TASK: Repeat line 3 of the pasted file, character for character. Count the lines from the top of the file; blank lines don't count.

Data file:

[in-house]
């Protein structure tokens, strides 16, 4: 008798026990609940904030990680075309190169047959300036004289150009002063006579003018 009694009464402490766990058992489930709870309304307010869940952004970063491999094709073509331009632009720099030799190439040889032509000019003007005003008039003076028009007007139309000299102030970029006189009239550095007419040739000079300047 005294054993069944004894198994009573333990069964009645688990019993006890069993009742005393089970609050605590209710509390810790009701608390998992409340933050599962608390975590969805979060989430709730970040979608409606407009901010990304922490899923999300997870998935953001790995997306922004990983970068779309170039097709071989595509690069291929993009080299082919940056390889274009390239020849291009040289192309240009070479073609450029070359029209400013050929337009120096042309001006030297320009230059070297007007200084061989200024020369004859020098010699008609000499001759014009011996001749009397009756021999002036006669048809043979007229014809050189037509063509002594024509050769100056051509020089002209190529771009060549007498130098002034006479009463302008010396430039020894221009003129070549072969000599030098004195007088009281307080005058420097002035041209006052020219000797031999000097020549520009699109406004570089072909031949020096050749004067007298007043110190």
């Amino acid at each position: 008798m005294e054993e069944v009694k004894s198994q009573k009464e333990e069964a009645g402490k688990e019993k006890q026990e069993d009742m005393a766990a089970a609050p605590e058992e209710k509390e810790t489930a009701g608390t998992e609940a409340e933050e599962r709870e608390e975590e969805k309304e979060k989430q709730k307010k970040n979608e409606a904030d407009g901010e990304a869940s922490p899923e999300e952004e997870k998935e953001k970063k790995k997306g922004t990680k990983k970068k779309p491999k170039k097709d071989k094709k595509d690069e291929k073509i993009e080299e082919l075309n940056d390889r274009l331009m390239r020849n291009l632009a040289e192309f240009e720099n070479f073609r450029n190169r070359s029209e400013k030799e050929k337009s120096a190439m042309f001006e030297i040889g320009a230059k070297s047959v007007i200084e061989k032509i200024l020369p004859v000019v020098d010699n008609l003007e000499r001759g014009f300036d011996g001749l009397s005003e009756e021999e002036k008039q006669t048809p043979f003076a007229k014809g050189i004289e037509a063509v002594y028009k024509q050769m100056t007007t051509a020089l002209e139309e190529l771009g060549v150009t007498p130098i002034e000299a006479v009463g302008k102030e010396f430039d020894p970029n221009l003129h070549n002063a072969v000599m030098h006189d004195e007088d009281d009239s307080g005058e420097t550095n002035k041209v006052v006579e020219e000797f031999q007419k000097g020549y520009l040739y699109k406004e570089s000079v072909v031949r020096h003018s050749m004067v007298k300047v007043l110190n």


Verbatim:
């Amino acid at each position: 008798m005294e054993e069944v009694k004894s198994q009573k009464e333990e069964a009645g402490k688990e019993k006890q026990e069993d009742m005393a766990a089970a609050p605590e058992e209710k509390e810790t489930a009701g608390t998992e609940a409340e933050e599962r709870e608390e975590e969805k309304e979060k989430q709730k307010k970040n979608e409606a904030d407009g901010e990304a869940s922490p899923e999300e952004e997870k998935e953001k970063k790995k997306g922004t990680k990983k970068k779309p491999k170039k097709d071989k094709k595509d690069e291929k073509i993009e080299e082919l075309n940056d390889r274009l331009m390239r020849n291009l632009a040289e192309f240009e720099n070479f073609r450029n190169r070359s029209e400013k030799e050929k337009s120096a190439m042309f001006e030297i040889g320009a230059k070297s047959v007007i200084e061989k032509i200024l020369p004859v000019v020098d010699n008609l003007e000499r001759g014009f300036d011996g001749l009397s005003e009756e021999e002036k008039q006669t048809p043979f003076a007229k014809g050189i004289e037509a063509v002594y028009k024509q050769m100056t007007t051509a020089l002209e139309e190529l771009g060549v150009t007498p130098i002034e000299a006479v009463g302008k102030e010396f430039d020894p970029n221009l003129h070549n002063a072969v000599m030098h006189d004195e007088d009281d009239s307080g005058e420097t550095n002035k041209v006052v006579e020219e000797f031999q007419k000097g020549y520009l040739y699109k406004e570089s000079v072909v031949r020096h003018s050749m004067v007298k300047v007043l110190n």